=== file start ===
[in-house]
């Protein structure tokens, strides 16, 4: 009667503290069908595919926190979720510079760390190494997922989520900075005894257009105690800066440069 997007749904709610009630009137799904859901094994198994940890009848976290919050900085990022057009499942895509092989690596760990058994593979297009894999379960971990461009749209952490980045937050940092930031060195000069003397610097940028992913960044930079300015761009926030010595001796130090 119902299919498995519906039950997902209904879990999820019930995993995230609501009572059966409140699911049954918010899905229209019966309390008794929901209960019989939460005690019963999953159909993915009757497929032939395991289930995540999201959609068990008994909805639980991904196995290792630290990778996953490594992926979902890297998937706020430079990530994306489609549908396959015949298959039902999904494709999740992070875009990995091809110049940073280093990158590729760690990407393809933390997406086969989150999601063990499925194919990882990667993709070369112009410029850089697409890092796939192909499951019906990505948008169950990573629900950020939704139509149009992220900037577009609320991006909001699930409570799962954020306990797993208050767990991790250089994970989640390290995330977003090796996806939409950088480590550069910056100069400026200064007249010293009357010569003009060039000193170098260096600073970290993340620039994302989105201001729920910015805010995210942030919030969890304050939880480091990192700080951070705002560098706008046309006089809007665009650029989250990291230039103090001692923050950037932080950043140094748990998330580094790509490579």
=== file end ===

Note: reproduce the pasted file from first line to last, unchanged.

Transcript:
[in-house]
């Protein structure tokens, strides 16, 4: 009667503290069908595919926190979720510079760390190494997922989520900075005894257009105690800066440069 997007749904709610009630009137799904859901094994198994940890009848976290919050900085990022057009499942895509092989690596760990058994593979297009894999379960971990461009749209952490980045937050940092930031060195000069003397610097940028992913960044930079300015761009926030010595001796130090 119902299919498995519906039950997902209904879990999820019930995993995230609501009572059966409140699911049954918010899905229209019966309390008794929901209960019989939460005690019963999953159909993915009757497929032939395991289930995540999201959609068990008994909805639980991904196995290792630290990778996953490594992926979902890297998937706020430079990530994306489609549908396959015949298959039902999904494709999740992070875009990995091809110049940073280093990158590729760690990407393809933390997406086969989150999601063990499925194919990882990667993709070369112009410029850089697409890092796939192909499951019906990505948008169950990573629900950020939704139509149009992220900037577009609320991006909001699930409570799962954020306990797993208050767990991790250089994970989640390290995330977003090796996806939409950088480590550069910056100069400026200064007249010293009357010569003009060039000193170098260096600073970290993340620039994302989105201001729920910015805010995210942030919030969890304050939880480091990192700080951070705002560098706008046309006089809007665009650029989250990291230039103090001692923050950037932080950043140094748990998330580094790509490579």